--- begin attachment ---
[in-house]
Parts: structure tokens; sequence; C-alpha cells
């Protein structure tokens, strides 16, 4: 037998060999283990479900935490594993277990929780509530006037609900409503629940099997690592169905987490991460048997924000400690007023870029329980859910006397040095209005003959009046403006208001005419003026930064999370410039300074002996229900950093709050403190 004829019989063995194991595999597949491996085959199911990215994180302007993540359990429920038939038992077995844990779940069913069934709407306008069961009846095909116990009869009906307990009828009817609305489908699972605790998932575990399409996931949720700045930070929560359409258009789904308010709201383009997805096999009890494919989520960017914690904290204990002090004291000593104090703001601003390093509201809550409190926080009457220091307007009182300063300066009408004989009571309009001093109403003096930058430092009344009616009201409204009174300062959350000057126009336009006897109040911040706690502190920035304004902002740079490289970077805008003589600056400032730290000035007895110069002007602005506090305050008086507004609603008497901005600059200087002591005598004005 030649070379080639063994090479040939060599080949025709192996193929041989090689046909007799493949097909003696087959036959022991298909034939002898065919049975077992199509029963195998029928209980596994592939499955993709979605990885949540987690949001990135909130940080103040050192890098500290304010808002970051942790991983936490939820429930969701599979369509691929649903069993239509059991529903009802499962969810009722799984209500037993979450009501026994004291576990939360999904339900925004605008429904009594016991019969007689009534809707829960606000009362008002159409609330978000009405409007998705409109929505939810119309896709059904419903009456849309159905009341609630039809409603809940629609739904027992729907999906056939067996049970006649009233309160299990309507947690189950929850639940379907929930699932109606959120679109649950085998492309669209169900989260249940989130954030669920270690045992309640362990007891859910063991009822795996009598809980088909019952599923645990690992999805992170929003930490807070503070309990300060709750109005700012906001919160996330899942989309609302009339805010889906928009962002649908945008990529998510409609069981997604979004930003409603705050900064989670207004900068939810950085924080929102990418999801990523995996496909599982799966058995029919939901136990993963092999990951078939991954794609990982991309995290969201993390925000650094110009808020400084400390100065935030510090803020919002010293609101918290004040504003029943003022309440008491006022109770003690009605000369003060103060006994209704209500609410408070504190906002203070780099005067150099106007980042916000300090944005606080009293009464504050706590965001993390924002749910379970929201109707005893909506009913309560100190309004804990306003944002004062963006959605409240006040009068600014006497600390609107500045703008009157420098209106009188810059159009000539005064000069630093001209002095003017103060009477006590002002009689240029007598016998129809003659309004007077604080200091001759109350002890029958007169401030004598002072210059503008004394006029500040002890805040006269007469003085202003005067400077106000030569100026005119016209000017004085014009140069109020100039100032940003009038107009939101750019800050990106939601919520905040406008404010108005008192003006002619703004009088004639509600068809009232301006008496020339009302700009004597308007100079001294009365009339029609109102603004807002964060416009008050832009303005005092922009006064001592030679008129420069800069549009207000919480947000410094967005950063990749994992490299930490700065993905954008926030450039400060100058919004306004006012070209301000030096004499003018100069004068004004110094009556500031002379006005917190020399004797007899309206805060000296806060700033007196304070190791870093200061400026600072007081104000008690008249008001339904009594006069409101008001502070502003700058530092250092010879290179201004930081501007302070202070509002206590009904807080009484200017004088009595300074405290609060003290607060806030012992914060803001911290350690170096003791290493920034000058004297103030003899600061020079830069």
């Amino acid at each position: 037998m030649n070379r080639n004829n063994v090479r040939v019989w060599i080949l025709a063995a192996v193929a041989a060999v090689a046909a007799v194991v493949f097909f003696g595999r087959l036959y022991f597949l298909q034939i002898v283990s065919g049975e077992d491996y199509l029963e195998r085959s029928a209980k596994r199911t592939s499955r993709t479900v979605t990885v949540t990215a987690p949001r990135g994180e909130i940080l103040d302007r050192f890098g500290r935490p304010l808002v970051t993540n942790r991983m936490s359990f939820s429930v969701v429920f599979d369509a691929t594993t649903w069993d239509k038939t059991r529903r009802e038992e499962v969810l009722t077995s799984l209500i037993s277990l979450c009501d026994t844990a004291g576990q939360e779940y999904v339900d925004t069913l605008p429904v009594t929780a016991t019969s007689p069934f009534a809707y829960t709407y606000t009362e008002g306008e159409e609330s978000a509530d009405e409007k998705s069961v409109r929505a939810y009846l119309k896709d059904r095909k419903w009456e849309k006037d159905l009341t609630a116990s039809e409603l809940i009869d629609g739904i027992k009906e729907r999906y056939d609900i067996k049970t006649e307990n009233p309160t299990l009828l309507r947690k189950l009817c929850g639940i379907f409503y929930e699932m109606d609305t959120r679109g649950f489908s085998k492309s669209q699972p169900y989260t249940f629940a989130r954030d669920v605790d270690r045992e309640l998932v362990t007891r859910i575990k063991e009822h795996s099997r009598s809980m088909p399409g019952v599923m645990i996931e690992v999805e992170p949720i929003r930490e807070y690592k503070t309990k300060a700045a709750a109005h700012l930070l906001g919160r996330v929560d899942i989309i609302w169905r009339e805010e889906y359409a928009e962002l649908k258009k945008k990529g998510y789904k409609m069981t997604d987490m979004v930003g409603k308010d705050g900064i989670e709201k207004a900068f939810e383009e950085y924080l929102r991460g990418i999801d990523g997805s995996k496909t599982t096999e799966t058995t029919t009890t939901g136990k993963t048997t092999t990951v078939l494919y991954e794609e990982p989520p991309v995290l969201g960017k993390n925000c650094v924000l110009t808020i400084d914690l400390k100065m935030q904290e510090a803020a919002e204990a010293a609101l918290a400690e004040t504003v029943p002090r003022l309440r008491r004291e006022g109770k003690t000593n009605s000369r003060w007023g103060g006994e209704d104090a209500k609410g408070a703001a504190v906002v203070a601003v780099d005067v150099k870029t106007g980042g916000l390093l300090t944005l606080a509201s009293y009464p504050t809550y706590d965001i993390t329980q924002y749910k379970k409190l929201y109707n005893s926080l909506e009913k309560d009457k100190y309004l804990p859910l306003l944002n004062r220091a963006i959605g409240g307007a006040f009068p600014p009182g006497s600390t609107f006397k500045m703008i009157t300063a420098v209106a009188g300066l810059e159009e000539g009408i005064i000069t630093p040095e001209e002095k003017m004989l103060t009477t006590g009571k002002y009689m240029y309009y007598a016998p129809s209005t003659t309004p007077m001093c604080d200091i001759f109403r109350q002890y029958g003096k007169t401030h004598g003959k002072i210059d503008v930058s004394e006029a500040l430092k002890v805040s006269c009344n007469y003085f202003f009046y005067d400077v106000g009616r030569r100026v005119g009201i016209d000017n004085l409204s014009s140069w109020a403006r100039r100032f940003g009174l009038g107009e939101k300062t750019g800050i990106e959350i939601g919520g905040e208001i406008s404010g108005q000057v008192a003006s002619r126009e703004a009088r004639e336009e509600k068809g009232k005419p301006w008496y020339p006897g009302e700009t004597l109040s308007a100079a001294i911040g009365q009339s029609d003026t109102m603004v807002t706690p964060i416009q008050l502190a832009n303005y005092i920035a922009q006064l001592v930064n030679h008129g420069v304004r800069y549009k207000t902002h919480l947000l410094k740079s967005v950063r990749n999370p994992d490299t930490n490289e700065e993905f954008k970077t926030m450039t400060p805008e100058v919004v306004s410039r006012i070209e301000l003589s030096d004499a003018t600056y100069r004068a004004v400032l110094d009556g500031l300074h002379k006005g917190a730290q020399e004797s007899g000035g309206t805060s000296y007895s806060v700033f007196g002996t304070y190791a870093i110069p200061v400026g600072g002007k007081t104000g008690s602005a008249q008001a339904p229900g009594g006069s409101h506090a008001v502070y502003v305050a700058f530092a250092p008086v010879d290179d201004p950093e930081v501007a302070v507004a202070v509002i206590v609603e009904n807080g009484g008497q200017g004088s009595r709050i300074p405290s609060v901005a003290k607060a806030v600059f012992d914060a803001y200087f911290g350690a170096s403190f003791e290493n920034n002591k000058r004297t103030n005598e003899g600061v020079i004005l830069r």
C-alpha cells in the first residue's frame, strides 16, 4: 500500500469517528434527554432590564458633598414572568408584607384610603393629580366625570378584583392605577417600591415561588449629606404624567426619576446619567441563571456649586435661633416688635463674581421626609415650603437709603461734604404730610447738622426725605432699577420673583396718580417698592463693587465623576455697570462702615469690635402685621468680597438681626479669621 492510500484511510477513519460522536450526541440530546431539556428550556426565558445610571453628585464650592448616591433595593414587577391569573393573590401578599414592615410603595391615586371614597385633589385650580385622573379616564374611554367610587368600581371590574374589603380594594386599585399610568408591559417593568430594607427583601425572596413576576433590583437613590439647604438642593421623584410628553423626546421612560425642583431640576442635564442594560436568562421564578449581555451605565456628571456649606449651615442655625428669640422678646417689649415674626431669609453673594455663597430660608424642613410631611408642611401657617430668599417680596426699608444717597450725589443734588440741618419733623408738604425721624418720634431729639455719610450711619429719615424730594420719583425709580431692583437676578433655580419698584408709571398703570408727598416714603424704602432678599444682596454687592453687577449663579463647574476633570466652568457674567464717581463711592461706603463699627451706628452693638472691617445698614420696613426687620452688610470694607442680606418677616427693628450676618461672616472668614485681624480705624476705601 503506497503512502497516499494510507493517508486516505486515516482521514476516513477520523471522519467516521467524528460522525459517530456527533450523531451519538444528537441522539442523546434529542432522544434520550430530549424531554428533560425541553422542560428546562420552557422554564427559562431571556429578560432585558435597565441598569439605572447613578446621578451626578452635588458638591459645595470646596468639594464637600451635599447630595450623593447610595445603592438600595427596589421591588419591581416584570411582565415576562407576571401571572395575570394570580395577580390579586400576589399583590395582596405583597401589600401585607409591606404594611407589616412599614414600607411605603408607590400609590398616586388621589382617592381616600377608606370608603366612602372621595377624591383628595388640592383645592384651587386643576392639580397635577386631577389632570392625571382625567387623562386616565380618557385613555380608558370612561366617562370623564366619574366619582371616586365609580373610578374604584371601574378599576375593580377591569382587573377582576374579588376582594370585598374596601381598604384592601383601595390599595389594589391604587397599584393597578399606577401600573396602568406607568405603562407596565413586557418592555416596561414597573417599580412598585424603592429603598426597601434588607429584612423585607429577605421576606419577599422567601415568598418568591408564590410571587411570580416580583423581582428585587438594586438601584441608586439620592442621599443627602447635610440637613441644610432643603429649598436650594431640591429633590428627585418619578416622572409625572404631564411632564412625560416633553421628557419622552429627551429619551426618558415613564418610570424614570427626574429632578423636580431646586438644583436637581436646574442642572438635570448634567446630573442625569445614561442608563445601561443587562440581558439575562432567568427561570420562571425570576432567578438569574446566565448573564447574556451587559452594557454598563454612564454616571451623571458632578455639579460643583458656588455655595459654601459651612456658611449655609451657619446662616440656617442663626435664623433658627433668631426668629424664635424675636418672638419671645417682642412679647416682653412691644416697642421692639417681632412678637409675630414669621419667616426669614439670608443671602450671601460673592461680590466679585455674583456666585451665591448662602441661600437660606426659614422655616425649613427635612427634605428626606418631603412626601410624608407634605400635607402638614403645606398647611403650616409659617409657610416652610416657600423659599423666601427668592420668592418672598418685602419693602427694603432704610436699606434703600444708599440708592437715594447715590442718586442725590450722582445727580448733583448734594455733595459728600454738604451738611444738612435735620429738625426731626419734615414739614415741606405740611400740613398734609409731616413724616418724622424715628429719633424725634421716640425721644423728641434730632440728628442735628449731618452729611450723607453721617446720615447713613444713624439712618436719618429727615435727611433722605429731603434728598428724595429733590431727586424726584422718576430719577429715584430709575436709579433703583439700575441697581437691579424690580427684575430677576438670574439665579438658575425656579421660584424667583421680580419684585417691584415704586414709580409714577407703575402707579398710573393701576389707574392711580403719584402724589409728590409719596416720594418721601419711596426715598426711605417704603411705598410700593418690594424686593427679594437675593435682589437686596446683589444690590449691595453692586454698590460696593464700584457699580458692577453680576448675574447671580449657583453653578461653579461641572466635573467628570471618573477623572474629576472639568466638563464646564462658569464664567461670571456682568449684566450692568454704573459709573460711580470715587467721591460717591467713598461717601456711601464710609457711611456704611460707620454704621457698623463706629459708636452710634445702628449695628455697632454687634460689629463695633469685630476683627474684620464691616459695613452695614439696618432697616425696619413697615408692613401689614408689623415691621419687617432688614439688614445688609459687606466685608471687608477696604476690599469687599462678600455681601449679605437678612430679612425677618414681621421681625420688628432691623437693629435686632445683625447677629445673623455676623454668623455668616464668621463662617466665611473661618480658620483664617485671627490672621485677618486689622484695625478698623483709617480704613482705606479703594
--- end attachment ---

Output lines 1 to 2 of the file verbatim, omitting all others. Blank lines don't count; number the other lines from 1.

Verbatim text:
[in-house]
Parts: structure tokens; sequence; C-alpha cells